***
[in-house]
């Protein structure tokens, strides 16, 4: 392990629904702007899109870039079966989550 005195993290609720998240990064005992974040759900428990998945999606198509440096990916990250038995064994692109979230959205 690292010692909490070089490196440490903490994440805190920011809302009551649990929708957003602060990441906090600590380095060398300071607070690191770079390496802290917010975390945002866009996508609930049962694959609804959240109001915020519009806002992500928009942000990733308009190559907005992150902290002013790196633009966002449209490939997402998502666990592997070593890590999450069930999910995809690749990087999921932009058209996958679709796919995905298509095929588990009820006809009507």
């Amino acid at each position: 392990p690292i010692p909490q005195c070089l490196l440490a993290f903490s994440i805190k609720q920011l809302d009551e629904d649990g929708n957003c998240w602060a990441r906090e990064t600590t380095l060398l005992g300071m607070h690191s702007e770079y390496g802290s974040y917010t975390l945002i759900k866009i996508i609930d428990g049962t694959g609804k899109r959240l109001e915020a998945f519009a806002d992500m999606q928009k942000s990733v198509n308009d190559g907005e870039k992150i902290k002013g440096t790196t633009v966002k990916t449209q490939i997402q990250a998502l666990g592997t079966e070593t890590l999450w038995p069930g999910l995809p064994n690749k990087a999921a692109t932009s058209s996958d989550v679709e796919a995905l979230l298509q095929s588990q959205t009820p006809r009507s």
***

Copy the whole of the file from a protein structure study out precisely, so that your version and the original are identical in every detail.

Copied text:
[in-house]
């Protein structure tokens, strides 16, 4: 392990629904702007899109870039079966989550 005195993290609720998240990064005992974040759900428990998945999606198509440096990916990250038995064994692109979230959205 690292010692909490070089490196440490903490994440805190920011809302009551649990929708957003602060990441906090600590380095060398300071607070690191770079390496802290917010975390945002866009996508609930049962694959609804959240109001915020519009806002992500928009942000990733308009190559907005992150902290002013790196633009966002449209490939997402998502666990592997070593890590999450069930999910995809690749990087999921932009058209996958679709796919995905298509095929588990009820006809009507």
């Amino acid at each position: 392990p690292i010692p909490q005195c070089l490196l440490a993290f903490s994440i805190k609720q920011l809302d009551e629904d649990g929708n957003c998240w602060a990441r906090e990064t600590t380095l060398l005992g300071m607070h690191s702007e770079y390496g802290s974040y917010t975390l945002i759900k866009i996508i609930d428990g049962t694959g609804k899109r959240l109001e915020a998945f519009a806002d992500m999606q928009k942000s990733v198509n308009d190559g907005e870039k992150i902290k002013g440096t790196t633009v966002k990916t449209q490939i997402q990250a998502l666990g592997t079966e070593t890590l999450w038995p069930g999910l995809p064994n690749k990087a999921a692109t932009s058209s996958d989550v679709e796919a995905l979230l298509q095929s588990q959205t009820p006809r009507s």